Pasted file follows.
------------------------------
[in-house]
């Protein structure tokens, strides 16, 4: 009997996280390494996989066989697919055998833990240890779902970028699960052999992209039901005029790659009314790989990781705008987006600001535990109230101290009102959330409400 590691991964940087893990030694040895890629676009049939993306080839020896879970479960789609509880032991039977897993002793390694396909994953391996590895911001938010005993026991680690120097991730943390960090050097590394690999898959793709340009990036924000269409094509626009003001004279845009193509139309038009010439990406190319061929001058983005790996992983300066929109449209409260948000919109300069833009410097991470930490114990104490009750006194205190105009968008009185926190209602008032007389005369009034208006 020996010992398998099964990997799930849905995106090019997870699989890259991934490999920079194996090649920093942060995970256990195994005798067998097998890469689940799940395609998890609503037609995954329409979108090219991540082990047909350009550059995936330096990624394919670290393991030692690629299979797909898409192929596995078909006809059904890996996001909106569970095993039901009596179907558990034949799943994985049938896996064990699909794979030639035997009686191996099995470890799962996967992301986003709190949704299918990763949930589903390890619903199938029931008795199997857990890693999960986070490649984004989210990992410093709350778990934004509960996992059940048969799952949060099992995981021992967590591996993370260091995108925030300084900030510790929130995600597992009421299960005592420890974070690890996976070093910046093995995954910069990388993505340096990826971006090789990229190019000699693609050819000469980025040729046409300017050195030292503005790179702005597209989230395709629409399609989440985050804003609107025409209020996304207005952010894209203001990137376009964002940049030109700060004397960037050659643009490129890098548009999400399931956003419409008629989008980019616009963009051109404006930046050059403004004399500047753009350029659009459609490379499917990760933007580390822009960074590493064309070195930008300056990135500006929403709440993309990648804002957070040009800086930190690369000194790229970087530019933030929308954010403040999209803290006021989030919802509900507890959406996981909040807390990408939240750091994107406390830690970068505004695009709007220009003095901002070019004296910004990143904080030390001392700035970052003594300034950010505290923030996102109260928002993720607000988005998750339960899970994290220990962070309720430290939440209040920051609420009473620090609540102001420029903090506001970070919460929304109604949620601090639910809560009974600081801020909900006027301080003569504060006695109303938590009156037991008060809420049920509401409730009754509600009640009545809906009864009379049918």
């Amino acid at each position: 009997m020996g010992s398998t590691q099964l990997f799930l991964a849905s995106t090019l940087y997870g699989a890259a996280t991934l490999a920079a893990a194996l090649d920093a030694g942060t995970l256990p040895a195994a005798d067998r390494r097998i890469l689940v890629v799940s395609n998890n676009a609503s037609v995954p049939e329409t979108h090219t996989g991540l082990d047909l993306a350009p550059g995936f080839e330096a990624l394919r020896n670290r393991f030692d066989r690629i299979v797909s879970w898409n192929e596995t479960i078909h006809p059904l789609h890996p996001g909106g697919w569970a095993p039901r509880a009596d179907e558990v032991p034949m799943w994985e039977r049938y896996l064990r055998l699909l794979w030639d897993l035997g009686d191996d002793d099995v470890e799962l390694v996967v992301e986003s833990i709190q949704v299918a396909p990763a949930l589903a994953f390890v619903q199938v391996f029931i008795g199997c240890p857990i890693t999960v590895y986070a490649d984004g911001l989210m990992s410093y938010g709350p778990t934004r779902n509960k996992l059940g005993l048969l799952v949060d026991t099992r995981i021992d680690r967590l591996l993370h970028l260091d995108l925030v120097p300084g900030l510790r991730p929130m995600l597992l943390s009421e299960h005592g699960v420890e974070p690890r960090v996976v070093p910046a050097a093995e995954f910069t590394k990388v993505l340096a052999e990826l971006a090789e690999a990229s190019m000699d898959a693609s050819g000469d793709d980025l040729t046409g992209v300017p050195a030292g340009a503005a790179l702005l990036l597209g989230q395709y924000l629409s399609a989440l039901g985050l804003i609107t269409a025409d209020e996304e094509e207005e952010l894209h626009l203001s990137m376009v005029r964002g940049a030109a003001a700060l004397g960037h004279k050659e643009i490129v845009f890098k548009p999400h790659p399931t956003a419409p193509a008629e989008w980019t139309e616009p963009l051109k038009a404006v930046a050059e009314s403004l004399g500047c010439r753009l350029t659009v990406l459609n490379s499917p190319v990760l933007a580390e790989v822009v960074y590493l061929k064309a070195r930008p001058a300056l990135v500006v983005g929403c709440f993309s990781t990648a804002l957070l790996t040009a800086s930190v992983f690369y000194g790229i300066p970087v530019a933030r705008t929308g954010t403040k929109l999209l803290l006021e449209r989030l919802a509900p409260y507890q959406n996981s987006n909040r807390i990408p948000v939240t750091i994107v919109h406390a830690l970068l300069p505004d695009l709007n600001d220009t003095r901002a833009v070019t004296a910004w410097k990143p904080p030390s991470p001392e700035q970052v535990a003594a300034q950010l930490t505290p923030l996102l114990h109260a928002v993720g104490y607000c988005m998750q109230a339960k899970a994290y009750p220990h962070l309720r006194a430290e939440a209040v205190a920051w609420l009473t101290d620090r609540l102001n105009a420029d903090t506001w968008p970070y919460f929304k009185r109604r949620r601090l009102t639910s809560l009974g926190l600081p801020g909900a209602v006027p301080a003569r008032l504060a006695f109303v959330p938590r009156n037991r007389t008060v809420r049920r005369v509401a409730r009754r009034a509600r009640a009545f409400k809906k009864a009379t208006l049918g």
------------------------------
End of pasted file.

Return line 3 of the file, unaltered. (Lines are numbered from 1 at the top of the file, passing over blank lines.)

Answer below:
């Amino acid at each position: 009997m020996g010992s398998t590691q099964l990997f799930l991964a849905s995106t090019l940087y997870g699989a890259a996280t991934l490999a920079a893990a194996l090649d920093a030694g942060t995970l256990p040895a195994a005798d067998r390494r097998i890469l689940v890629v799940s395609n998890n676009a609503s037609v995954p049939e329409t979108h090219t996989g991540l082990d047909l993306a350009p550059g995936f080839e330096a990624l394919r020896n670290r393991f030692d066989r690629i299979v797909s879970w898409n192929e596995t479960i078909h006809p059904l789609h890996p996001g909106g697919w569970a095993p039901r509880a009596d179907e558990v032991p034949m799943w994985e039977r049938y896996l064990r055998l699909l794979w030639d897993l035997g009686d191996d002793d099995v470890e799962l390694v996967v992301e986003s833990i709190q949704v299918a396909p990763a949930l589903a994953f390890v619903q199938v391996f029931i008795g199997c240890p857990i890693t999960v590895y986070a490649d984004g911001l989210m990992s410093y938010g709350p778990t934004r779902n509960k996992l059940g005993l048969l799952v949060d026991t099992r995981i021992d680690r967590l591996l993370h970028l260091d995108l925030v120097p300084g900030l510790r991730p929130m995600l597992l943390s009421e299960h005592g699960v420890e974070p690890r960090v996976v070093p910046a050097a093995e995954f910069t590394k990388v993505l340096a052999e990826l971006a090789e690999a990229s190019m000699d898959a693609s050819g000469d793709d980025l040729t046409g992209v300017p050195a030292g340009a503005a790179l702005l990036l597209g989230q395709y924000l629409s399609a989440l039901g985050l804003i609107t269409a025409d209020e996304e094509e207005e952010l894209h626009l203001s990137m376009v005029r964002g940049a030109a003001a700060l004397g960037h004279k050659e643009i490129v845009f890098k548009p999400h790659p399931t956003a419409p193509a008629e989008w980019t139309e616009p963009l051109k038009a404006v930046a050059e009314s403004l004399g500047c010439r753009l350029t659009v990406l459609n490379s499917p190319v990760l933007a580390e790989v822009v960074y590493l061929k064309a070195r930008p001058a300056l990135v500006v983005g929403c709440f993309s990781t990648a804002l957070l790996t040009a800086s930190v992983f690369y000194g790229i300066p970087v530019a933030r705008t929308g954010t403040k929109l999209l803290l006021e449209r989030l919802a509900p409260y507890q959406n996981s987006n909040r807390i990408p948000v939240t750091i994107v919109h406390a830690l970068l300069p505004d695009l709007n600001d220009t003095r901002a833009v070019t004296a910004w410097k990143p904080p030390s991470p001392e700035q970052v535990a003594a300034q950010l930490t505290p923030l996102l114990h109260a928002v993720g104490y607000c988005m998750q109230a339960k899970a994290y009750p220990h962070l309720r006194a430290e939440a209040v205190a920051w609420l009473t101290d620090r609540l102001n105009a420029d903090t506001w968008p970070y919460f929304k009185r109604r949620r601090l009102t639910s809560l009974g926190l600081p801020g909900a209602v006027p301080a003569r008032l504060a006695f109303v959330p938590r009156n037991r007389t008060v809420r049920r005369v509401a409730r009754r009034a509600r009640a009545f409400k809906k009864a009379t208006l049918g």